Stretch

I started stretching my own canvas this month. I’ve stretched two so far. It’s so much more economical to stretch my own than to buy pre-stretched canvases from the Art store! It’s taken me a long time to start doing this, though I knew it would be cheaper in the long run. I’m sharing my experience with this because no one could tell me all that was involved before I started looking into stretching my own.If you’re reading this and you’ve done this before – please share any experiences or advice!

Supplies:

For one thing, since I live in Kitchener, Ontario, the closest art store to me is the Waterloo Art Store. It’s easy enough to get to but it’s not as affordable as a big art store like a Curry’s. There’s a Curry’s close to Cambridge and since I don’t have a car it’s a bit of a trek to get there (2 bus rides). Because of all this, I ended up getting pre-primed canvas and pliers from Waterloo Art Store and my gallery width (2”) stretcher bars from Curry’s. Now that I know a little more about what I want, next time I’m going to try ordering the bars from Curry’s online and continue buying the canvas at my local art store.

Recipe:

Stretcher bars – 2 (width) + 2 (length) + cross braces where necessary

The finished canvas size I was trying to make was 24×36”. I had two 24” and 2 36” stretcher bars. I didn’t buy a cross brace, but now that I’ve done it, I definitely will buy a cross brace next time. My second canvas came out as a parallelogram instead of a square. Not cool.

Staple Gun & Staples

I used ½” heavy duty staples and comfort grip staple gun from local hardware. Make sure when you’re at the store you hold and try out the stapling mechanism because I had to buy a second staple gun because the first one was so hard to use because the size of my palm. Paying extra for the more comfortable ones – definitely worth it.

Canvas

Calculate how many feet/meters you need for the finished size you want, adding in enough canvas so that it can wrap over to the back of the frame. I left an extra couple of inches excess on there to make pulling easier. I bought pre-primed canvas last time around. It was really hard to stretch. Next time I’m going to buy unprimed canvas.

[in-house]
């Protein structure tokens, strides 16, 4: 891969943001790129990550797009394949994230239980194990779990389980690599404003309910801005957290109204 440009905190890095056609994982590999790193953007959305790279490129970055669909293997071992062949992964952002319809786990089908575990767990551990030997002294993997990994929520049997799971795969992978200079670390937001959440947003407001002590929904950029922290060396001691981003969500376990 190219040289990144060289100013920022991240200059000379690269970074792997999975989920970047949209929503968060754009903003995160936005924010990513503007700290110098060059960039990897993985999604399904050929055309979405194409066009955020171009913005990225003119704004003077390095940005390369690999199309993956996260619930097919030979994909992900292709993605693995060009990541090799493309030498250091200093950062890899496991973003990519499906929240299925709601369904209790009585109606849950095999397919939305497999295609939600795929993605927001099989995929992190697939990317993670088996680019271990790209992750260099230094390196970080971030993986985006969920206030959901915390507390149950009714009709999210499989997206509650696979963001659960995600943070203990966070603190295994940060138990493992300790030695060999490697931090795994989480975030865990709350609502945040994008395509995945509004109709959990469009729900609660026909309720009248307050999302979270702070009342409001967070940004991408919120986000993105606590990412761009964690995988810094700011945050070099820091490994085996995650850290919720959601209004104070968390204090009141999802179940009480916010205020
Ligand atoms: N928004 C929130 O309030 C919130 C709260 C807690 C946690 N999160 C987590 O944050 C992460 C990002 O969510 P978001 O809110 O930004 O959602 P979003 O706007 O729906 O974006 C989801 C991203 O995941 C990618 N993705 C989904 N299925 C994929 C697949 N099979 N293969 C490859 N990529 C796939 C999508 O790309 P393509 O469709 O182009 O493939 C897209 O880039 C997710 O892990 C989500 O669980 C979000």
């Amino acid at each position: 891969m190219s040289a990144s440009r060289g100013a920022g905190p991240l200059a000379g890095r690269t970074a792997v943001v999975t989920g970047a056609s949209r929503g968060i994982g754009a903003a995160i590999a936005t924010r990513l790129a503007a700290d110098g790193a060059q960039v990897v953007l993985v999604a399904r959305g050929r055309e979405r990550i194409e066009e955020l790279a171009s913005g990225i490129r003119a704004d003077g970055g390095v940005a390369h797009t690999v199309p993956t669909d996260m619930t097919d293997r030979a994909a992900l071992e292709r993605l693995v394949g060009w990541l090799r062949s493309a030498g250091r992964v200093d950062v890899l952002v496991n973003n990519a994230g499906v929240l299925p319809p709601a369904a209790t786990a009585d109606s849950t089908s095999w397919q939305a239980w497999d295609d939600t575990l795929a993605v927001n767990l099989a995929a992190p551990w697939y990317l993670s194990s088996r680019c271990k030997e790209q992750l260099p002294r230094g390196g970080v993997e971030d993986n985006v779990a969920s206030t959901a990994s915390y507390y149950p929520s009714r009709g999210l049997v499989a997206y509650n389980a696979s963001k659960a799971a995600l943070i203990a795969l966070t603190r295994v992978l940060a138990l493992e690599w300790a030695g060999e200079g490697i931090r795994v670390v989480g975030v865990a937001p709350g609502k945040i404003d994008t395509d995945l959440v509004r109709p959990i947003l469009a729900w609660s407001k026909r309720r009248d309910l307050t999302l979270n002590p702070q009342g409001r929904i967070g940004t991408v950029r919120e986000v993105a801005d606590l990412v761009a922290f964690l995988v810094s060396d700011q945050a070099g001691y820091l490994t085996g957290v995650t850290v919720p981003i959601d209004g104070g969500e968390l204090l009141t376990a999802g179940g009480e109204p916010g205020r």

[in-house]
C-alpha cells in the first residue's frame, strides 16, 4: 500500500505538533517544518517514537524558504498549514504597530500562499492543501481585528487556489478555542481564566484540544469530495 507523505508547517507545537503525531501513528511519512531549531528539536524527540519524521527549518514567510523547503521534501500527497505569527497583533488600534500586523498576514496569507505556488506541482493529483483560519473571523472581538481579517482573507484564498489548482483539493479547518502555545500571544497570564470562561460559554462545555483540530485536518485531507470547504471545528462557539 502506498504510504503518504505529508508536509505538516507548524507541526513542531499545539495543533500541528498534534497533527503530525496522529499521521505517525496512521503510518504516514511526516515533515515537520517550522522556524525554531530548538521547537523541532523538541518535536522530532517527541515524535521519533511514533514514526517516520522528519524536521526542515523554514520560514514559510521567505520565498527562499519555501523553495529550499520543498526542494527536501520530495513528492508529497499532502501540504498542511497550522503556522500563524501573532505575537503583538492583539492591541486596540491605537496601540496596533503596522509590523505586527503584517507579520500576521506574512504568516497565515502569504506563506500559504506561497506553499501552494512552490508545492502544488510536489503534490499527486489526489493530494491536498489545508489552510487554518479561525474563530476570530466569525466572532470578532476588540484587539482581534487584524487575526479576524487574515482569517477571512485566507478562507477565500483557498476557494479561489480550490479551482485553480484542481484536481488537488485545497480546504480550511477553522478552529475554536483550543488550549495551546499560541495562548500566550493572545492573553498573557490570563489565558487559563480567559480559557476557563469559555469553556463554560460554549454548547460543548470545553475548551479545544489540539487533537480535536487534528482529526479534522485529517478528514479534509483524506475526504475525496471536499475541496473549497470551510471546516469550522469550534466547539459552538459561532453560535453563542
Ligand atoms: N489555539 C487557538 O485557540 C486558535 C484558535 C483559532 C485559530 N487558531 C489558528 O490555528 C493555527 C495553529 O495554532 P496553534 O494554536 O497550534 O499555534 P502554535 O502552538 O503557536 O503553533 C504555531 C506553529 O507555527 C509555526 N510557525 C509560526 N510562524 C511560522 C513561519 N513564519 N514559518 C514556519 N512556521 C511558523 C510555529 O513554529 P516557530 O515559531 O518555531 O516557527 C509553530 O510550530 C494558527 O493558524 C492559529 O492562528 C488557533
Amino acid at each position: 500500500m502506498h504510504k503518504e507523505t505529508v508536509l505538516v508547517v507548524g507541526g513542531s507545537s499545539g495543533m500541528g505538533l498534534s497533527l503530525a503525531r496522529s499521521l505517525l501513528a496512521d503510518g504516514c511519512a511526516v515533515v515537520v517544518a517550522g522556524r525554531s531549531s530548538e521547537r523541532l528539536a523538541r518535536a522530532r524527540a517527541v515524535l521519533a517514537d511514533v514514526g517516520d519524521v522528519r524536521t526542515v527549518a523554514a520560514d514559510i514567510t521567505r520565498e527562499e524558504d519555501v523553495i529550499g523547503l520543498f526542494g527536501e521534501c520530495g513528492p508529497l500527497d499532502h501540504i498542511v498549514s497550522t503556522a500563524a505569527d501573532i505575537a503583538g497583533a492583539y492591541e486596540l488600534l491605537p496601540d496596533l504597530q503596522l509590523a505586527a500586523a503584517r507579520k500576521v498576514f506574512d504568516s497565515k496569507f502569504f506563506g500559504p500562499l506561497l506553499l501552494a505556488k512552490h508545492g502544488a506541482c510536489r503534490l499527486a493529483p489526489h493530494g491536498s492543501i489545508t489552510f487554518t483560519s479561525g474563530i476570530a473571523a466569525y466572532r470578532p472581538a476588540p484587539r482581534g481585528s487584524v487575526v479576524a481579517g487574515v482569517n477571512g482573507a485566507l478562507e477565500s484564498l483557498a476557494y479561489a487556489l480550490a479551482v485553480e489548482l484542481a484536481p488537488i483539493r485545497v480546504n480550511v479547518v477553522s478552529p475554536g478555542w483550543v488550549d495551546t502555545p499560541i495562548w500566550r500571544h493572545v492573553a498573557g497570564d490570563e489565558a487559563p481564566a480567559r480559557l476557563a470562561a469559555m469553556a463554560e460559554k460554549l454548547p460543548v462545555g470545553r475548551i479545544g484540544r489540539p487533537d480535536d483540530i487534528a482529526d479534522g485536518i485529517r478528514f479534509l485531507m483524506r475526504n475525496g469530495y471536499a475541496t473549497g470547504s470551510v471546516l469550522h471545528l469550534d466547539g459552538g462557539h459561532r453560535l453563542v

Canvas Pliers & clamps

It’s arguable whether you need the metal pliers to help pull the canvas taut. I got them because I’ve pulled with my fingers and I’ve pulled with the pliers and the pliers end up with a tighter result. 1 or two clamps help keep things taut while you put down one tool and pick up another.

Hammer

Hammer to know together the frame and to hammer in the staples at the back of the canvas.

Technique

  1. Put together the frames at their corresponding grooves. Put in the cross brace during assembly. I’d recommend using a cross brace if the stretcher bar has a slot for one. I didn’t on a 36” piece because I didn’t think it would be necessary and the frame didn’t remain square. Knock the corners together with a hammer. Use an L ruler or level to make sure the frame is square. Put a couple of staples on the backside of the frame where the pieces come together. I considered gluing the corners, but I want my canvases to be un-mountable for transport.
  2. Lay the canvas out on the floor and then rest the assembled frame over it, checking what size is needed. Cut the canvas to necessary length.
  3. Look at the grain of the canvas and try to keep it square with the frame. Clamp the canvas to the frame on one end of the canvas.
  4. Position the canvas and frame in a way that you can manipulate. Put a staple on the back of the frame where you had the clamp. Use the canvas pliers on the opposite side of the frame and pull the canvas tight over the back side of the frame. Put in another staple. Hammer in the staples if they don’t go in properly.
  5. Repeat this on all sides of the frame, alternately clamping, stretching and stapling. After stage of one staple each side, for second stage quarter remaining space. Repeat until there is about 2” between each staple. Stay off the corners of the canvas by 4-6”. Keep stretching until your canvas hums like a drum when you tap it.
  6. Assemble your corners by folding the canvas. And stapling on back. I stretched this part with my fingers before folding and stapling. I did it like you would gift-wrap something. I think some people make a cut and fold the edges, but I don’t really like the look of that.

Next time:

Next time I do this I’m going to get a couple more clamps and staple my frame better. As I mentioned before, next time I want to use unprimed canvas. It took a lot of arm strength and cursing.

Found this link that explains an alternate technique I’m going to try.

http://www.goldenpaints.com/justpaint/jp17article1.php

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